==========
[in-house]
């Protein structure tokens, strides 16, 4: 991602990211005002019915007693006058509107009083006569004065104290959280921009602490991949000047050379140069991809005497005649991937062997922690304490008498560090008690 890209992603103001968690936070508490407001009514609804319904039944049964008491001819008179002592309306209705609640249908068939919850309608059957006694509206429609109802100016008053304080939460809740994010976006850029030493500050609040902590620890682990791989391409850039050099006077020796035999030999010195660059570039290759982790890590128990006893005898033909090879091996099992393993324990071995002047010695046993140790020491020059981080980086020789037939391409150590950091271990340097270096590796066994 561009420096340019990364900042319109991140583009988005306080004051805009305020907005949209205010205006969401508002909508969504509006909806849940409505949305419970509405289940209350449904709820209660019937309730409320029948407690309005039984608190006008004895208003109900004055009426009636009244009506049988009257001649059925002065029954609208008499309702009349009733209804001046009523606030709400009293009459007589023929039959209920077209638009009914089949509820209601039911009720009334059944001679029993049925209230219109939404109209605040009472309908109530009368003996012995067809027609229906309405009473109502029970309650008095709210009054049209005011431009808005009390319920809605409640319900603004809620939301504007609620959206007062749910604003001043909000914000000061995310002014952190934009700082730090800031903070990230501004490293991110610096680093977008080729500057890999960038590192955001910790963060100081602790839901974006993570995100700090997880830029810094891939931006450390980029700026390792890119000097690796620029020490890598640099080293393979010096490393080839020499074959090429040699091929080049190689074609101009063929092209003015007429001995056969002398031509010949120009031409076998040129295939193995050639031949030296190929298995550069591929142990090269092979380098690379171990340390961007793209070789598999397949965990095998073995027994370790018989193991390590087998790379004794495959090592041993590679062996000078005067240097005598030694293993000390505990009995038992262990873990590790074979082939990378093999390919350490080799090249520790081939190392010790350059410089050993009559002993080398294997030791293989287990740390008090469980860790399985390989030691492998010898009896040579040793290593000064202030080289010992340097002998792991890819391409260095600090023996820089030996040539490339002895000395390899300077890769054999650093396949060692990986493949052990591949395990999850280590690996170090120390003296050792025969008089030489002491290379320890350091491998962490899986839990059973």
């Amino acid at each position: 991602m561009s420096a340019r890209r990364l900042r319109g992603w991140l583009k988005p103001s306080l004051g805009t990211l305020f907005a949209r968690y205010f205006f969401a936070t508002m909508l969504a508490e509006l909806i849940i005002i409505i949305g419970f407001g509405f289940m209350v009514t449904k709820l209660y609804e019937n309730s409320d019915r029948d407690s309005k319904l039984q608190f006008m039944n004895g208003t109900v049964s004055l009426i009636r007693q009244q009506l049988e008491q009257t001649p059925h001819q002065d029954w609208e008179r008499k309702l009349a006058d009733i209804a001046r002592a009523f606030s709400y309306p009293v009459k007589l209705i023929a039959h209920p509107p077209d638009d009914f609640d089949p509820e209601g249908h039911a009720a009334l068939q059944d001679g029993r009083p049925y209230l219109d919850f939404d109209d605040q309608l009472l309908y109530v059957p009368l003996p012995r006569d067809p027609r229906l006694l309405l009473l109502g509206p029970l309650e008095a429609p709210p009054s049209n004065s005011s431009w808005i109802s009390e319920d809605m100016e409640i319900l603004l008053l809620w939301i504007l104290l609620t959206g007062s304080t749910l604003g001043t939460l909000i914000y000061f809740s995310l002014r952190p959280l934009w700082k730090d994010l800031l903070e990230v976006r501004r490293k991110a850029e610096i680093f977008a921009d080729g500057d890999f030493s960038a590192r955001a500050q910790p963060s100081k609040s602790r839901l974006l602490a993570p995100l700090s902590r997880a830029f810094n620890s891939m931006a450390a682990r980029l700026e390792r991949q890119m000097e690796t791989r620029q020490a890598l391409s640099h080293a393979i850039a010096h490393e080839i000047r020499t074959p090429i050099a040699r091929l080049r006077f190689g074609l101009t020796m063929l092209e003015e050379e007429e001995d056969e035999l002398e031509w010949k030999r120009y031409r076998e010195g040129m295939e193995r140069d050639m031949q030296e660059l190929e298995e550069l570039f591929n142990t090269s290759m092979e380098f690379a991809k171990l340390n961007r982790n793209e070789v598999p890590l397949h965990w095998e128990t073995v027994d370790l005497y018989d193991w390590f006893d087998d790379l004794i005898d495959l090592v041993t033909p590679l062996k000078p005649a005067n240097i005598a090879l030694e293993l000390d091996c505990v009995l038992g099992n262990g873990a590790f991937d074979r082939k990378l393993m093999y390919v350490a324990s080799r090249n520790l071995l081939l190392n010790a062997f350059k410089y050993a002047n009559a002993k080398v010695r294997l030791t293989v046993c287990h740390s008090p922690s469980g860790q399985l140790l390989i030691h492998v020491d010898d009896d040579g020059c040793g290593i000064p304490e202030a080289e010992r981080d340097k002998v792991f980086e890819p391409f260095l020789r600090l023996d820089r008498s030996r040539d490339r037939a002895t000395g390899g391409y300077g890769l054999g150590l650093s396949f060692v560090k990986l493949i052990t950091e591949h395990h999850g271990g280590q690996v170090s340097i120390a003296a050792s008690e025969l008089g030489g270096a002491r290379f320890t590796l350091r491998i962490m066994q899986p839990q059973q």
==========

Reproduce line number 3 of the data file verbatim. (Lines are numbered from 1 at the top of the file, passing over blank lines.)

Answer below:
């Amino acid at each position: 991602m561009s420096a340019r890209r990364l900042r319109g992603w991140l583009k988005p103001s306080l004051g805009t990211l305020f907005a949209r968690y205010f205006f969401a936070t508002m909508l969504a508490e509006l909806i849940i005002i409505i949305g419970f407001g509405f289940m209350v009514t449904k709820l209660y609804e019937n309730s409320d019915r029948d407690s309005k319904l039984q608190f006008m039944n004895g208003t109900v049964s004055l009426i009636r007693q009244q009506l049988e008491q009257t001649p059925h001819q002065d029954w609208e008179r008499k309702l009349a006058d009733i209804a001046r002592a009523f606030s709400y309306p009293v009459k007589l209705i023929a039959h209920p509107p077209d638009d009914f609640d089949p509820e209601g249908h039911a009720a009334l068939q059944d001679g029993r009083p049925y209230l219109d919850f939404d109209d605040q309608l009472l309908y109530v059957p009368l003996p012995r006569d067809p027609r229906l006694l309405l009473l109502g509206p029970l309650e008095a429609p709210p009054s049209n004065s005011s431009w808005i109802s009390e319920d809605m100016e409640i319900l603004l008053l809620w939301i504007l104290l609620t959206g007062s304080t749910l604003g001043t939460l909000i914000y000061f809740s995310l002014r952190p959280l934009w700082k730090d994010l800031l903070e990230v976006r501004r490293k991110a850029e610096i680093f977008a921009d080729g500057d890999f030493s960038a590192r955001a500050q910790p963060s100081k609040s602790r839901l974006l602490a993570p995100l700090s902590r997880a830029f810094n620890s891939m931006a450390a682990r980029l700026e390792r991949q890119m000097e690796t791989r620029q020490a890598l391409s640099h080293a393979i850039a010096h490393e080839i000047r020499t074959p090429i050099a040699r091929l080049r006077f190689g074609l101009t020796m063929l092209e003015e050379e007429e001995d056969e035999l002398e031509w010949k030999r120009y031409r076998e010195g040129m295939e193995r140069d050639m031949q030296e660059l190929e298995e550069l570039f591929n142990t090269s290759m092979e380098f690379a991809k171990l340390n961007r982790n793209e070789v598999p890590l397949h965990w095998e128990t073995v027994d370790l005497y018989d193991w390590f006893d087998d790379l004794i005898d495959l090592v041993t033909p590679l062996k000078p005649a005067n240097i005598a090879l030694e293993l000390d091996c505990v009995l038992g099992n262990g873990a590790f991937d074979r082939k990378l393993m093999y390919v350490a324990s080799r090249n520790l071995l081939l190392n010790a062997f350059k410089y050993a002047n009559a002993k080398v010695r294997l030791t293989v046993c287990h740390s008090p922690s469980g860790q399985l140790l390989i030691h492998v020491d010898d009896d040579g020059c040793g290593i000064p304490e202030a080289e010992r981080d340097k002998v792991f980086e890819p391409f260095l020789r600090l023996d820089r008498s030996r040539d490339r037939a002895t000395g390899g391409y300077g890769l054999g150590l650093s396949f060692v560090k990986l493949i052990t950091e591949h395990h999850g271990g280590q690996v170090s340097i120390a003296a050792s008690e025969l008089g030489g270096a002491r290379f320890t590796l350091r491998i962490m066994q899986p839990q059973q």